E.J. van Beers
F.F. van Doormaal
- Circulating erythrocyte-derived microparticles are associated with coagulation activation in sickle cell disease
- Volume | Issue number
- 94 | 11
- Pages (from-to)
- Document type
- Faculty of Medicine (AMC-UvA)
Background: Sickle cell disease is characterized by a hypercoagulable state as a result of multiple factors, including chronic hemolysis and circulating cell-derived microparticles. There is still no consensus on the cellular origin of such microparticles and the exact mechanism by which they may enhance coagulation activation in sickle cell disease.
Design and Methods: In the present study, we analyzed the origin of circulating microparticles and their procoagulant phenotype during painful crises and steady state in 25 consecutive patients with sickle cell disease.
Results: The majority of microparticles originated from platelets (GPIIIa,CD61) and erythrocytes (glycophorin A,CD235), and their numbers did not differ significantly between crisis and steady state. Erythrocyte-derived microparticles strongly correlated with plasma levels of markers of hemolysis, i.e. hemoglobin (r=-0.58, p<0.001) and lactate dehydrogenase (r=0.59, p<0.001), von Willebrand factor as a marker of platelet/endothelial activation (r=0.44, p<0.001), and D-dimer and prothrombin fragment F1+2 (r=0.52, p<0.001 and r=0.59, p<0.001, respectively) as markers of fibrinolysis and coagulation activation. Thrombin generation depended on the total number of microparticles (r=0.63, p<0.001). Anti-human factor XI inhibited thrombin generation by about 50% (P<0.001), whereas anti-human factor VII was ineffective (p>0.05). The extent of factor XI inhibition was associated with erythrocyte-derived microparticles (r=0.50, p=0.023).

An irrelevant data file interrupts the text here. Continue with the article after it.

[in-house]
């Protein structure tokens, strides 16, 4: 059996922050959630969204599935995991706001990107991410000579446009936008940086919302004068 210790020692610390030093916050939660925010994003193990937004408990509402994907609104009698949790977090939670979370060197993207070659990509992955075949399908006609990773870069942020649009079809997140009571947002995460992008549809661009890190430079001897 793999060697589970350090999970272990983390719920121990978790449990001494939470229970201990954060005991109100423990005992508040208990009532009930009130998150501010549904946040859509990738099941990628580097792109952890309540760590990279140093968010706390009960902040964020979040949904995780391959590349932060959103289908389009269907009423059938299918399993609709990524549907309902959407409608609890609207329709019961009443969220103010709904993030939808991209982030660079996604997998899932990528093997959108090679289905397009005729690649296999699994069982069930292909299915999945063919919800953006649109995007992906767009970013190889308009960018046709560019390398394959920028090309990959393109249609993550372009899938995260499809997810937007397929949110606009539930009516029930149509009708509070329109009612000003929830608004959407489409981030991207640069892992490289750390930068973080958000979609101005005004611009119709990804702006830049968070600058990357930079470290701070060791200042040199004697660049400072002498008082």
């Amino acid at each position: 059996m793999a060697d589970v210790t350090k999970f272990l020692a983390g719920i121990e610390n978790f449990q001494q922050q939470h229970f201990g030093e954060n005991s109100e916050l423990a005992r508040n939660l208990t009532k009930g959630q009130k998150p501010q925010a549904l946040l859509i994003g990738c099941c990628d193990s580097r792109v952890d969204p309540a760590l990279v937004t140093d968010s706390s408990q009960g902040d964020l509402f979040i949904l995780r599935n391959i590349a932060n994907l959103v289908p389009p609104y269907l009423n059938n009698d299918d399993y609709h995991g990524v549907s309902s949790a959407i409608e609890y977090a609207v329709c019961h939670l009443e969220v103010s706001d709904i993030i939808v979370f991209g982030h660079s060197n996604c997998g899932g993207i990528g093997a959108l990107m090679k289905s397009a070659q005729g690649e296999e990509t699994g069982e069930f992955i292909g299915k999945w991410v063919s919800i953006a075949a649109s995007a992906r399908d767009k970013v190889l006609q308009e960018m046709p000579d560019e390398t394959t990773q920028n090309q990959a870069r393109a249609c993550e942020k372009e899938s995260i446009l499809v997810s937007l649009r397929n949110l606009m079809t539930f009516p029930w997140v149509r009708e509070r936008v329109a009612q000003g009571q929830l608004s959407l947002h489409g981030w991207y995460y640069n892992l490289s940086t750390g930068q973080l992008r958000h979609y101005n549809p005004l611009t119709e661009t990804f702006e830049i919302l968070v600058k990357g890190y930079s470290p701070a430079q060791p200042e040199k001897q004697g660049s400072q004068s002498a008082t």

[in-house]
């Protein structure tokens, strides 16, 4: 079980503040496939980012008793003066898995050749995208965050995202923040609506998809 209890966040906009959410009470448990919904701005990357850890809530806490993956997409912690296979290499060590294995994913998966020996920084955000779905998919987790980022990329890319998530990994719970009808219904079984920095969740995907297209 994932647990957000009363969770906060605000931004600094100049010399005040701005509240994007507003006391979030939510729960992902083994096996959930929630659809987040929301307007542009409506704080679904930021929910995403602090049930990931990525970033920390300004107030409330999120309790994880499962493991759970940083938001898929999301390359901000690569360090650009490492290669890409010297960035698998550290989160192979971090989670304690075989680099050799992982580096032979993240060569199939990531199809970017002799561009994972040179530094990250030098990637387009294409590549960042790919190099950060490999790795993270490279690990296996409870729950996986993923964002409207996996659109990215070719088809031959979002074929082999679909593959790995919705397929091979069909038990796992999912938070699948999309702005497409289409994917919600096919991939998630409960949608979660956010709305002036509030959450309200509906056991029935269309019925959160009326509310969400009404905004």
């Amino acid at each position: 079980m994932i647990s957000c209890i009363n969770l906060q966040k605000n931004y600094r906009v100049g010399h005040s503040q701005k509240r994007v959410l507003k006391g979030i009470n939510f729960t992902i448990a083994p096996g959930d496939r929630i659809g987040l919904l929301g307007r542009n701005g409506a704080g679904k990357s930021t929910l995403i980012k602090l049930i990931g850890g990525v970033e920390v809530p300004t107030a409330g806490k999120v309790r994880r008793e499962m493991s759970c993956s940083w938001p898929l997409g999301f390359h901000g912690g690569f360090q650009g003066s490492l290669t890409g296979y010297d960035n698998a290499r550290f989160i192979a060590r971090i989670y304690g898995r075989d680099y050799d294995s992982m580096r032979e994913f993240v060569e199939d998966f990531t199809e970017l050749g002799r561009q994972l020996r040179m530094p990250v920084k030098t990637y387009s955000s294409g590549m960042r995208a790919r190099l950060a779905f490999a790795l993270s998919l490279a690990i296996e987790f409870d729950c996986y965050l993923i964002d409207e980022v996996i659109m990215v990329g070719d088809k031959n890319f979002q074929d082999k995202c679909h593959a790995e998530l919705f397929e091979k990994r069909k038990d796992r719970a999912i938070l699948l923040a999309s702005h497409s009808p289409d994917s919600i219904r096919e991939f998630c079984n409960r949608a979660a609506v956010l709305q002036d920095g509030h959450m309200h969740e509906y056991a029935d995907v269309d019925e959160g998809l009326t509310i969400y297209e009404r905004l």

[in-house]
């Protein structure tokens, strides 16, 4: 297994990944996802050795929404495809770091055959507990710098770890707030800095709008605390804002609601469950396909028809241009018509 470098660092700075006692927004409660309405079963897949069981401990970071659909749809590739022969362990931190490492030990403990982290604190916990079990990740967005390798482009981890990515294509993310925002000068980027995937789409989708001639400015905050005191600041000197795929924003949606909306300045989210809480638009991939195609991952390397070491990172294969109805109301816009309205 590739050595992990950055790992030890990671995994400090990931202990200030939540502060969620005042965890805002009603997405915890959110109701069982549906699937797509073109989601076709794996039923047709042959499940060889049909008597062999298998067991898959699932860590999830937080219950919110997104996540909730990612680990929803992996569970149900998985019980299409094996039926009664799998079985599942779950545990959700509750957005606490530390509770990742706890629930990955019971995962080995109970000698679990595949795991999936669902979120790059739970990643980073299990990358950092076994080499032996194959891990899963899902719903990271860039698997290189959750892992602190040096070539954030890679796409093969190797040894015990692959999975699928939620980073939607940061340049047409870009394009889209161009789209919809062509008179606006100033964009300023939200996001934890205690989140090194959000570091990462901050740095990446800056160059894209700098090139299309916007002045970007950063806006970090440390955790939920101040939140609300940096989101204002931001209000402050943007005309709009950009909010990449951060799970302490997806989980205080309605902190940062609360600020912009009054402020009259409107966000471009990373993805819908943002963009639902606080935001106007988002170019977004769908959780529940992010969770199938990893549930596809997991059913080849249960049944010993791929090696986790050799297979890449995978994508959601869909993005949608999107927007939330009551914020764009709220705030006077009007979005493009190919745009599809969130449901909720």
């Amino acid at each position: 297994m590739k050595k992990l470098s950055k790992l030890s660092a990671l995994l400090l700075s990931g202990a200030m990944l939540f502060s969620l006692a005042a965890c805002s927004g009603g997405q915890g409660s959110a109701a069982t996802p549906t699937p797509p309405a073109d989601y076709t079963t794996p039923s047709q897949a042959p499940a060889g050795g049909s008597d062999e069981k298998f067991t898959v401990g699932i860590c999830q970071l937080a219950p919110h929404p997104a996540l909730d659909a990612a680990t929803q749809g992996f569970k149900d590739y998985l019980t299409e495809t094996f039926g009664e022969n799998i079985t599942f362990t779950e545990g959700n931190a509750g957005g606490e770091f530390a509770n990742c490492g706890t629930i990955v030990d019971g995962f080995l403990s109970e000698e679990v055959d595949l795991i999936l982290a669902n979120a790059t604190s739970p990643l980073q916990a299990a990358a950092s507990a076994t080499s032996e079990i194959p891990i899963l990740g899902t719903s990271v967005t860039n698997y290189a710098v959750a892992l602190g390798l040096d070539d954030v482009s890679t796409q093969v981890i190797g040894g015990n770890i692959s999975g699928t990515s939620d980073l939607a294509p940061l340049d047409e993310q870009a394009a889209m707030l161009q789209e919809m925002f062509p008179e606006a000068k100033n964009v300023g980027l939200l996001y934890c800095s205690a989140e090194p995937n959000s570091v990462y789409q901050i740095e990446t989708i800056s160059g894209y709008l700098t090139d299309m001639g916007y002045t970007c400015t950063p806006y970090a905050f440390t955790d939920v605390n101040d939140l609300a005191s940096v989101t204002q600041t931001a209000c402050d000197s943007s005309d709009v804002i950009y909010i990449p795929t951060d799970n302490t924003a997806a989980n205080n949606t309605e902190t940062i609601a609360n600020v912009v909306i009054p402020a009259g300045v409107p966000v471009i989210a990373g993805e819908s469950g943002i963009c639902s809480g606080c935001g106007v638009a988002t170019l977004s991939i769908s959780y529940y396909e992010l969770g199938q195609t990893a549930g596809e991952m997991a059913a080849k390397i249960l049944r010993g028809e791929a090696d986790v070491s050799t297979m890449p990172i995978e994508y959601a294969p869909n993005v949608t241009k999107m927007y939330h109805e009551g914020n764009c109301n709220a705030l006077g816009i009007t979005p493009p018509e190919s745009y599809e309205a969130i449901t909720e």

Conclusions: We conclude that the procoagulant state in sickle cell disease is partially explained by the factor XI-dependent procoagulant properties of circulating erythrocyte-derived microparticles.
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